For the past several years, Applied Research Center (ARC) has coordinated the Better Together program — a multi-faceted initiative that combines research, media, and leadership development to advance racial justice and LGBT liberation. The program is supported and made possible by a grant from the Arcus Foundation.
In 2012, ARC initiated a year-long Better Together Southern Leadership and Action Cohort — connecting and supporting a diverse set of Southern leaders working at the intersection of racial and LGBT justice in their communities. To convene the Cohort, ARC established a working partnership with Southerners on New Ground (SONG), a 20-year-old, regional, queer liberation organization made up of people of color, immigrants, undocumented people, people with disabilities and working class, rural and small-town LGBTQ people in the South.The current Better Together Cohort includes twenty-two leaders and organizers from eleven organizations, spanning ten states.
Our newest briefing paper, Better Together in the South: Building Movements across Race, Gender, and Sexual Orientation, looks at the challenges and opportunities that arise when we connect the movement for racial justice with that of LGBT liberation in the U.S. South. Drawing on lessons learned from the cohort, the paper shares strategies for advancing change in the South and beyond. Three key themes for progressive movement building in the South are intersectionality, unity and visibility. To illustrate these themes in action, we present brief profiles of four organizations: the Freedom Center for Social Justice (FCSJ) in Charlotte, BreakOUT! in New Orleans, SPARK in Atlanta, and The Center for Artistic Revolution (CAR) in Arkansas.
Join Colorlines.com's news editor Jamilah King as she hosts a live video chat with Better Together cohort member Bishop Tonyia Rawls (Freedom Center for Social Justice), discussing the communities she is helping to bring together, and her thoughts on what the rest of the country can be learning from the South. Tweet your questions in with the hashtag #CLchat.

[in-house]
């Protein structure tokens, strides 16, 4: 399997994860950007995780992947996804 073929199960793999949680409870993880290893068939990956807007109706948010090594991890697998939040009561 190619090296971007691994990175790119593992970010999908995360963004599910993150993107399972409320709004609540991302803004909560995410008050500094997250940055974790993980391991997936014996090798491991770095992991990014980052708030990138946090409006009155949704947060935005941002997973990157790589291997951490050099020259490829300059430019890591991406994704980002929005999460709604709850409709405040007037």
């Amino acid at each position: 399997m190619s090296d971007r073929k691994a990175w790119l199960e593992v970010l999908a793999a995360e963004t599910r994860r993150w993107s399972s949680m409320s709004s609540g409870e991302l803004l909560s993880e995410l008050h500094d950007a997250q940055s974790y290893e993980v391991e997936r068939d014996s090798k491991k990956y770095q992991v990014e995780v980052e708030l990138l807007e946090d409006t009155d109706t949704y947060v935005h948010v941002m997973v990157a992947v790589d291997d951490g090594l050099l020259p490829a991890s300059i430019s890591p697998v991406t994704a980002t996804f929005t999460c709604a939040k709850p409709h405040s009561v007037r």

|BETTER TOGETHER: Research Findings on the Relationship Between Racial Justice Organizations and LGBT Communities
|BETTER TOGETHER IN ACTION:
Organizations Working to Integrate Racial Justice and LGBT Issues
|DOWNLOAD THE EXECUTIVE SUMMARY|
This study examines the relationship between racial justice organizations and lesbian, gay, bisexual, and transgender (LGBT) communities, with the understanding that communities of color themselves, including their LGBT members, have a good deal at stake in strengthening that relationship. The inquiry included a survey of 81 organizations of color and interviews with 32 leaders of racial justice and LGBT organizations. Primary recommendations include:
Click here to view the press release.
Many organizations working on racial equity also engage in lesbian, gay, bisexual, and transgender (LGBT) advocacy. However, these examples are not highly visible. The case studies in this report embody models of possible collaborations between racial and LGBT justice movements. There is the story of a racial justice organization (SAN) that engages in LGBT advocacy, while groups, like SONG and FIERCE, are led by LGBT leaders of color who advocate broadly for social and economic issues, in addition to equity for queer and transgender people. These groups strengthen their missions by combining both intersectional analysis and strategic action on race, class and sexuality.
UPDATE: Better Together in Action has been edited since its original publication (June 7, 2012).
Presentation by Rinku Sen, ARC President on ARC's Better Together Report